'They have our back': Advancements in technology make for safer firefighting conditions
Over the last three decades, Glenn Wagner has seen how technology can improve safety for firefighters entering a burning building.
Wagner, assistant chief of operations, has been with Regina Fire and Protective Services for 32 years.
Back in the day, equipment and communication were “pretty basic,” he said.
The command unit, of which Wagner is a part of, still uses radio as its main form of communication with the firefighters inside.
However, a laptop inside the command car is the brain behind the operation, allowing Wagner to better communicate with the crews on the ground.
“It gives us a solid two-way communication between our crews,” Wagner said.
“We all carry radios, but if you’re incapacitated or trapped or injured it’s an automatic notification that allows us to communicate back and forth between the firefighters and the command unit.”
One of the biggest advancements has been in personal protective equipment, Wagner said.
Firefighters are covered from head to toe with no exposed skin, which makes it hard for them to know how hot it is inside a burning building.
That’s where heat sensors attached to the air packs come into play.
“It is like a little mini-computer hooked onto the harness that will have an audible alarm, like a screeching noise, that will let you know it’s getting too hot,” Wagner said.
Several different alarms, both audible and visual, are used to alert both firefighters inside a building and the command unit outside, including low-air alarms, man-down alarms and evacuation alerts.
Wagner can monitor all the firefighter’s air supplies from a laptop inside the command car.
Each tank has enough air for about 45 minutes, but firefighters should never let the supply dip below one-third.
In the early days of Wagner’s career, he said there would often be “dead times” with no communication for a short period, and the location or condition of firefighters would be unknown.
“It’s pretty unnerving to think that you’ve got 10 minutes of air left before you run out, and if nobody knows you’re in there, that ten minutes is a short period of time,” he said.
“We can track more now, pretty much minute to minute where everybody is.”
Man-down alarms are triggered when a firefighter is motionless for about 30 seconds, sending an automatic alert to the command unit’s laptop. A firefighter can also manually trigger the alert if they have been injured but are still conscious.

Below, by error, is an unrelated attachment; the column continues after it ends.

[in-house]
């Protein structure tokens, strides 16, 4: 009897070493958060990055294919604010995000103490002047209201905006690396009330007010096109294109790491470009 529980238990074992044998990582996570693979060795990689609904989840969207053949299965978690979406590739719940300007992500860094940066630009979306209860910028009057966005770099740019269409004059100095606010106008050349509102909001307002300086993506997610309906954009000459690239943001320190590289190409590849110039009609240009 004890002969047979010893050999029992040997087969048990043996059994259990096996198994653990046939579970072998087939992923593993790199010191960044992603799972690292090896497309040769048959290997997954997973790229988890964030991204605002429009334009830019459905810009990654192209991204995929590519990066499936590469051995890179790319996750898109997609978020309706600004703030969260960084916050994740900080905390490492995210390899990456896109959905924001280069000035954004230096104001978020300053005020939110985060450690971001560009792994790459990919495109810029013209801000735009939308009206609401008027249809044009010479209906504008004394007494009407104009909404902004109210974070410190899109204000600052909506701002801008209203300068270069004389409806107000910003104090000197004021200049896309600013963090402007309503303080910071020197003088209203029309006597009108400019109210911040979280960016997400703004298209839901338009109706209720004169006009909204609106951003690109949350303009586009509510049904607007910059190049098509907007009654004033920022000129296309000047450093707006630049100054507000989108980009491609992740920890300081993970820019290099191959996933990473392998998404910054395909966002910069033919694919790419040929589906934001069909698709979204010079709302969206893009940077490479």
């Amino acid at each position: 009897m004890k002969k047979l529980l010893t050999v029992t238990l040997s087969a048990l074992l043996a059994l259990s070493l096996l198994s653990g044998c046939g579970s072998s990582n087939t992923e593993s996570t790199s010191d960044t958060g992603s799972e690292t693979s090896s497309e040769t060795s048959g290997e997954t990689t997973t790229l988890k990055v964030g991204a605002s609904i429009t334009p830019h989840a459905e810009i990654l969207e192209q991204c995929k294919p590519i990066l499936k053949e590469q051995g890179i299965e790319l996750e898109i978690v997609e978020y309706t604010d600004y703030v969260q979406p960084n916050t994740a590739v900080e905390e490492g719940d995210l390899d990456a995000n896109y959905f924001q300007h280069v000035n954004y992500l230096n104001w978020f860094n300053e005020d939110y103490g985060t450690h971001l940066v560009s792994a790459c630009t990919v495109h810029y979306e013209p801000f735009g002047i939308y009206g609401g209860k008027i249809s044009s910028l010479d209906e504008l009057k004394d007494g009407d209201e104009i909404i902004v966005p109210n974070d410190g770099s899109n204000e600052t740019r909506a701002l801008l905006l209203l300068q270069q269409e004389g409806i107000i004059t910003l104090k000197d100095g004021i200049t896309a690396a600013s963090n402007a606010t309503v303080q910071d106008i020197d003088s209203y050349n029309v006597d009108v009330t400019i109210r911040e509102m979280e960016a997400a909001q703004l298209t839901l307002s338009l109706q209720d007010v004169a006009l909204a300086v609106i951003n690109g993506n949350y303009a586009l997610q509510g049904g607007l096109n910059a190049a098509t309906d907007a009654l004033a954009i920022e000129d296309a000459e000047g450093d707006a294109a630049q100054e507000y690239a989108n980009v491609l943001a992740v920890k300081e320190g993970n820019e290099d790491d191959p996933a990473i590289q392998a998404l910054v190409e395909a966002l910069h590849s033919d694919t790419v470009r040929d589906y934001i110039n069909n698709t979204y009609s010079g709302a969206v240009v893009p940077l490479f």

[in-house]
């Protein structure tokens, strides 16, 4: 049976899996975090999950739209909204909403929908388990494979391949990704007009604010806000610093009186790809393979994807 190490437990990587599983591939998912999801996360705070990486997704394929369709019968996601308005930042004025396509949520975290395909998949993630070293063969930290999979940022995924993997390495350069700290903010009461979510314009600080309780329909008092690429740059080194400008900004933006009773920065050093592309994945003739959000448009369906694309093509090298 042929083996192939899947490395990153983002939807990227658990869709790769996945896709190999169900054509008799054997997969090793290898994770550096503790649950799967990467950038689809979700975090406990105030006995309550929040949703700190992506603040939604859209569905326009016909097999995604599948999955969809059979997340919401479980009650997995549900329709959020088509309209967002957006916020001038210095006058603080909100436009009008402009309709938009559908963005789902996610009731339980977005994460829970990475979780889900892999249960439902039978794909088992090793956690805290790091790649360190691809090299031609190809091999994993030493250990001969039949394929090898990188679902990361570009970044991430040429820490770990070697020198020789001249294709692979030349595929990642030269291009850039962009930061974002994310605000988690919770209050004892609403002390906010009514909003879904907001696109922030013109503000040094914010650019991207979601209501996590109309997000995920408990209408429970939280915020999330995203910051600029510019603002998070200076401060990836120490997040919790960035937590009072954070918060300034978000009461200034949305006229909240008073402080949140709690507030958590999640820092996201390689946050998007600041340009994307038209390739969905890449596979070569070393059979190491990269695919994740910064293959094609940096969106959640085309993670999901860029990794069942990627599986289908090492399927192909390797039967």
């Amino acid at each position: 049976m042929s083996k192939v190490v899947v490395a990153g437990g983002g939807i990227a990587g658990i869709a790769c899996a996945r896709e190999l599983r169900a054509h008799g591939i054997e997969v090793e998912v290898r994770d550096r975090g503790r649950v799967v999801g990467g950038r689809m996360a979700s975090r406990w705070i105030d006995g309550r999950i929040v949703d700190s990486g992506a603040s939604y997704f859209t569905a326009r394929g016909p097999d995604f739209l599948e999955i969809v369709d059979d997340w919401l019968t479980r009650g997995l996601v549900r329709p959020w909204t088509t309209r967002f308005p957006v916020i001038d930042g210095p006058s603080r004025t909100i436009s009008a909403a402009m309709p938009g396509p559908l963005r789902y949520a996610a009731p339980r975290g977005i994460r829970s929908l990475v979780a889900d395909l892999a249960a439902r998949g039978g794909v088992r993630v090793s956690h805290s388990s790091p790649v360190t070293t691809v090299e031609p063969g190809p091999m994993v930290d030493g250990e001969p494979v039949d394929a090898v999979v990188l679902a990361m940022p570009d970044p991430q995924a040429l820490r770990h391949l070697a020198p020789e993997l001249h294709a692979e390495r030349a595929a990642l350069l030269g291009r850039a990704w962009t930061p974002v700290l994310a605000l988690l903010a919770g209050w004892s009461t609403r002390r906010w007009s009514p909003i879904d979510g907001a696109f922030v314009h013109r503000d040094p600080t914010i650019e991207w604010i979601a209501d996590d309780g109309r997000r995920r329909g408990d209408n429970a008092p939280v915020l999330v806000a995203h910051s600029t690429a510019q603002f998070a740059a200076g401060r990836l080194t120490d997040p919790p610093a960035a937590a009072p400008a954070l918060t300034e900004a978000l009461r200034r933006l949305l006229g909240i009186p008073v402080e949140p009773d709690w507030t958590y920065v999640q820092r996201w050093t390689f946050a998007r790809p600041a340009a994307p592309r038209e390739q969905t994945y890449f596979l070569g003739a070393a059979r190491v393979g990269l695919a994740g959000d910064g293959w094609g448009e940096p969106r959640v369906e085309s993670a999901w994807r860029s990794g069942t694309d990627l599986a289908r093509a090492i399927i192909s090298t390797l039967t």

As for evacuation alarms, those are sent from the command unit to the firefighters inside a building. Flashing lights appear in the heads-up display of their masks and an alarm goes off to signal each firefighter to get out of the building immediately.
“We, from the outside, can see something not good, it’s going to turn in a bad direction right away, so we want to alert all our firefighters to evacuate, pull out of the building and we will reevaluate the situation,” Wagner said.
Connor Brown has been a firefighter paramedic for six months. This technology is all he has ever known.
“I feel very comfortable going into any dangerous environment, hot or toxic. We’re fully covered so we can pretty much be ready for any environment,” Brown said.
Fortunately, Brown said he has yet to be evacuated during a call due to a dangerous situation or a low-air tank.
“It’s definitely nice knowing that they’re watching in the car to see how much air we have,” Brown said.
“If there is an event that we need to evacuate for, it’s good to know they have our back.”
Aside from alarms and monitoring systems keeping crews safe, thermal imaging cameras are also stocked in each truck.
The infrared cameras are used in both rescue and overhaul efforts, allowing crews to see through smoke, find victims and locate hotspots.
Firefighter paramedic Connor Brown demonstrates how the thermal imaging camera detects different heat sources. (AllisonBamford/CTVNews)
“If there are trapped heat sources in walls or ceilings, it allows us to see through the outer surface of the wall,” Wagner said.
Wagner said these cameras have been around for the last 20 years, but are only now commonly used as the technology catches up and becomes more affordable.
Thermal imaging isn’t the “be-all, end-all,” according to Wagner, but it does make their search efforts more efficient.
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